Analysis

A Wild Week Celebrating Wilderness

Wilderness Week© Kurt Kuznicki

Nevada wilderness advocates visiting the nation's capital for Wilderness Week.

More than 150 lands-protection advocates from 20 states traveled to the nation’s capital in early September for Wilderness Week. The annual event is typically equal parts education, advocacy, and celebration. This year was special because the occasion coincided with the 50th anniversary of the Wilderness Act—the landmark legislation that gave Americans a voice in safeguarding the wild places in their “backyards.”

Activists from across the country representing two dozen campaigns seeking to add more land to the National Wilderness Preservation System participated in a series of education sessions. Topics included tips on working with Congress and how to engage a new generation of wilderness leaders. Representatives of the U.S. Forest Service, National Park Service, Bureau of Land Management, and Fish and Wildlife Service discussed how these agencies manage public land. In addition, experts from Facebook, Twitter, and the Interior Department shared best practices for social media platforms as tools to engage and expand a base of supporters.

The Smithsonian Institution’s Museum of Natural History welcomed guests at an evening reception to celebrate the anniversary with an exhibit of photographs highlighting the beauty, diversity, and endurance of the nation’s wilderness.

Activists spent time meeting with lawmakers, learning from returning veterans how service members are rejuvenated by the wild, and listening to environmental historian William Cronon, who chronicled the country’s wilderness story.

A celebratory reception and dinner capped the week. The event, hosted by author and historian Douglas Brinkley, included speeches by Sally Jewell, secretary of the interior, and John Podesta, counselor to the president.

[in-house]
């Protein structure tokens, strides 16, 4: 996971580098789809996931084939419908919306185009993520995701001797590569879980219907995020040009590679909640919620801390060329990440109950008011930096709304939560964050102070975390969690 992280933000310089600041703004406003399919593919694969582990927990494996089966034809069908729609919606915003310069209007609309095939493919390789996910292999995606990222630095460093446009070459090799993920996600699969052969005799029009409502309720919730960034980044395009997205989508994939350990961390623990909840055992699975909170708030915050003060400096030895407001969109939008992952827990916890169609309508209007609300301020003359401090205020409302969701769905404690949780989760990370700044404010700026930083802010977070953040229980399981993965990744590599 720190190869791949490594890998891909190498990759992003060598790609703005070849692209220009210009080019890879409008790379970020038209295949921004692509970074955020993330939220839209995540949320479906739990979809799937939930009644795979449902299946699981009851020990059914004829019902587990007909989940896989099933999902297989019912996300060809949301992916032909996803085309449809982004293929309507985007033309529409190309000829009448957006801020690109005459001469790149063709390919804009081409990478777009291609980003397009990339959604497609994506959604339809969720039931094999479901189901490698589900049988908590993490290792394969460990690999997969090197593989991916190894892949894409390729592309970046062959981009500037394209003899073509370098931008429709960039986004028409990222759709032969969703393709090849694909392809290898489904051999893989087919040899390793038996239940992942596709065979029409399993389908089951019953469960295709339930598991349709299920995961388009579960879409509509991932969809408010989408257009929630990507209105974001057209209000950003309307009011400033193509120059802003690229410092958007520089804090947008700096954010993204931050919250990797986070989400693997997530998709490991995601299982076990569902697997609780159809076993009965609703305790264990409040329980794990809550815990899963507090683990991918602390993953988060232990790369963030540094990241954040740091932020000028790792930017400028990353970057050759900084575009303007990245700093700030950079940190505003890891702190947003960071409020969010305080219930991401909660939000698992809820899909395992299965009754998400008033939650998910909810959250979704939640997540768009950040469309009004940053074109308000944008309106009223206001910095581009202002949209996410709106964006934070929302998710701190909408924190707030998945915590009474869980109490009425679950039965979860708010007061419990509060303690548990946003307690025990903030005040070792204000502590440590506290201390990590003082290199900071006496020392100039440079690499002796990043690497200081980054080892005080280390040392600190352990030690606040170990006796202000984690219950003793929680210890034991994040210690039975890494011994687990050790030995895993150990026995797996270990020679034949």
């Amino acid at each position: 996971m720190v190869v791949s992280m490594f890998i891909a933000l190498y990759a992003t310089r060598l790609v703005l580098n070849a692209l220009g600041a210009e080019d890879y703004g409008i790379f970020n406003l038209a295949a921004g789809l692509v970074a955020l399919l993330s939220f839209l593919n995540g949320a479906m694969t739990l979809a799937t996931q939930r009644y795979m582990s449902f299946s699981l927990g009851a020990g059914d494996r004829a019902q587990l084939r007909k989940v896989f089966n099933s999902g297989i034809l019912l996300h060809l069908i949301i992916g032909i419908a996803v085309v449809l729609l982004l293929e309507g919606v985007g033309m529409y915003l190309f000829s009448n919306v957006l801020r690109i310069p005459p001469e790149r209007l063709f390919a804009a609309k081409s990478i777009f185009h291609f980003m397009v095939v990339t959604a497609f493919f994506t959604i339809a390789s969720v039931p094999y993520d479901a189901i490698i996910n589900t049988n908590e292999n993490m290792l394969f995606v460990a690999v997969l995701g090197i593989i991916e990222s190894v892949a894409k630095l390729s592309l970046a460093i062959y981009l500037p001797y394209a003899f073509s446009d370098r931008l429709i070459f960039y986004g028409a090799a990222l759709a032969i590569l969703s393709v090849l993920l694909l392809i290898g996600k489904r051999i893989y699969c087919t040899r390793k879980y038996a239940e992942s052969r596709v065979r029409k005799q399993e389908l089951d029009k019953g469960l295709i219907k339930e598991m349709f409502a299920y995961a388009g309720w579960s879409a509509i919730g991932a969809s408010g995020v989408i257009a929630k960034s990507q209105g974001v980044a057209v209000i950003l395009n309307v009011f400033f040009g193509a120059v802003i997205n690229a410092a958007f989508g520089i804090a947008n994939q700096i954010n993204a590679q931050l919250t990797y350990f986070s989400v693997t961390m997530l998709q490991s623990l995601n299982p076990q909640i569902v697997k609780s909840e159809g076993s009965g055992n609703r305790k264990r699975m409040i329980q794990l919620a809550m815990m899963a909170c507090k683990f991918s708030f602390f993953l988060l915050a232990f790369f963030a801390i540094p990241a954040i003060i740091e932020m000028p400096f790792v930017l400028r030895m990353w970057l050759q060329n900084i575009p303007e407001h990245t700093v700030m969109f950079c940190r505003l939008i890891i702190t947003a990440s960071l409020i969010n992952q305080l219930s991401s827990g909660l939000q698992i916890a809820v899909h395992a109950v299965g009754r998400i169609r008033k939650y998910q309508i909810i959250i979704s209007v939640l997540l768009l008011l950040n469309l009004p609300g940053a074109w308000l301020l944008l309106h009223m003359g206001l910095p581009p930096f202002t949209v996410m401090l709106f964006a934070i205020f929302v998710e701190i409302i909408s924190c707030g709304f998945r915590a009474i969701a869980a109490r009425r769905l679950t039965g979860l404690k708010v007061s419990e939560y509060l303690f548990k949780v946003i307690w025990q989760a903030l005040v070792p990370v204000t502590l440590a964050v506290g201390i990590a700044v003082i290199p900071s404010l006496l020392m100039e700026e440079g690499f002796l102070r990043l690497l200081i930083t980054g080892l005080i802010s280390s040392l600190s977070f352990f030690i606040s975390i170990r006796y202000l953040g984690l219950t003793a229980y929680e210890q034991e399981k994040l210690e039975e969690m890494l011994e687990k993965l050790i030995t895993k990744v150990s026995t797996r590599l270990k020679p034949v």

wilderness campaign© The Pew Charitable Trusts

Secretary of the Interior Sally Jewell gives the opening address at a gala celebrating the 50th Anniversary of The Wilderness Act.

A short film, “Looking Back, Looking Forward,” featuring Robert Redford, made its debut.

Congressional champions and U.S. Senators Harry Reid and Martin Heinrich were honored for their conservation leadership, and Native Alaskan activist and actress Princess Lucaj and California volunteer Vicky Hoover were recognized for their work to preserve wilderness.

celebrating the 50th anniversary of the wilderness act© The Pew Charitable Trusts

Senator Martin Heinrich of New Mexico was presented with the John P. Saylor Wilderness Leadership Award, which honors a member of Congress who has a conservation record and commitment to wilderness protection distinguished by consistent leadership.

Pew’s director of U.S. lands initiatives, Tim Mahoney, who previously worked for The Wilderness Society and Sierra Club, was presented with the Howard C. Zahniser Lifetime Achievement Award for his efforts on behalf of the nation’s wilderness system.

Wilderness Week 2014 proved to be an exciting and productive time for the nation’s wild public lands and an inspiring kickoff to the next 50 years of the Wilderness Act. 

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